A Corporation is formed at the federal or provincial level and has a separate legal entity from its shareholders. Disagreements between shareholders of a company may give rise to legal disputes. It is essential to resolve these disputes before they start disrupting the business operations of the Corporation.
Every shareholder has an equal right to know about the financial position and business affairs of the company. When a shareholder has a suspicion about mismanagement by another shareholder, it can give rise to complicated disputes. These disputes are usually referred to as shareholder oppression applications and they can lead to the breakdown of the relationship between the principal shareholders of the Corporation.
A shareholder agreement lays down the dispute resolution process to be followed in case of a dispute or disagreement between the shareholders, or what will happen if one of the shareholders in a private company wants to dispose of their shares or interest in the Corporation. In its absence, the disputes will have to be resolved by arbitration, mediation or litigation in provincial or federal courts. Ontario Courts recommend that companies prefer arbitration over other alternative dispute resolution methods (ADRs), however there is no legal obligation to submit to any form of mediation or arbitration in the absence of a shareholder’s agreement which provides for such. If the dispute remains unresolved, litigation may be the next logical step.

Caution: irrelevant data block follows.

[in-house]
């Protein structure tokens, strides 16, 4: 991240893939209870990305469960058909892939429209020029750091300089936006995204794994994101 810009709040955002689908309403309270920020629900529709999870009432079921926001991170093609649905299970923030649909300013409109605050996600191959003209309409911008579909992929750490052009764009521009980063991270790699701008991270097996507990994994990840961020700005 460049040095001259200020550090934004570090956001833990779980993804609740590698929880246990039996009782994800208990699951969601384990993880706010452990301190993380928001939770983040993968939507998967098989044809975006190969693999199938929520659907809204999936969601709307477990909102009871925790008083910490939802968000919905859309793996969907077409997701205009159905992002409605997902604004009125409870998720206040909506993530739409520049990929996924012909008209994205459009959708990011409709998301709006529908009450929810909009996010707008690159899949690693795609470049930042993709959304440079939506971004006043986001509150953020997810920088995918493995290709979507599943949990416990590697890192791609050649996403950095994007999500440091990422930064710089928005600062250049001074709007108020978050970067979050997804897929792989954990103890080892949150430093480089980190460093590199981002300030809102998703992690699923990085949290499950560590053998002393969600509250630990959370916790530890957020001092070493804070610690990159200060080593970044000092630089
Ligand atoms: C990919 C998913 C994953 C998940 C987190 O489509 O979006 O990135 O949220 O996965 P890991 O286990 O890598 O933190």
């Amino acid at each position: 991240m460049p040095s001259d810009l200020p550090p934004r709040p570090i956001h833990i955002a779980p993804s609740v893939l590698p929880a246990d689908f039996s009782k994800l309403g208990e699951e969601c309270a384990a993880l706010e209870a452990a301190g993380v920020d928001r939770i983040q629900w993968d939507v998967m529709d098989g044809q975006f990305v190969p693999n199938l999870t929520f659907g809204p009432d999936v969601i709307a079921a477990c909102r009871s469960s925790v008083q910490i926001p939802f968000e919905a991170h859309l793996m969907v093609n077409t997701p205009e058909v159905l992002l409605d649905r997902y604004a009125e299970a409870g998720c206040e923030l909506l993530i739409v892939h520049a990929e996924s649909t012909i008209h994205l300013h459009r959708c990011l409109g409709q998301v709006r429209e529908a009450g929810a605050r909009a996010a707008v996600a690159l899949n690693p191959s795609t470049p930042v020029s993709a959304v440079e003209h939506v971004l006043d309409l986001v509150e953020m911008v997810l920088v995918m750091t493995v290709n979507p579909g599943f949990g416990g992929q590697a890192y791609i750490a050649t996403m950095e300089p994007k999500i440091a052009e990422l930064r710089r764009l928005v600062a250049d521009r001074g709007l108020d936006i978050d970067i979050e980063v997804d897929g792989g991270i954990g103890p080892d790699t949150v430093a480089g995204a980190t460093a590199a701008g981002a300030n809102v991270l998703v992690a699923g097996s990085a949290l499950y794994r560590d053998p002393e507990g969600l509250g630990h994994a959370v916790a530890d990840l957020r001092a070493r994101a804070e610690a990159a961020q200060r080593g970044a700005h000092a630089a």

Disputes can also arise in a partnership. Partnership refers to an agreement between individuals who agree to share finances and profits in a business operation. A partnership agreement will set out the terms of the business operations and dispute resolution methods between partners.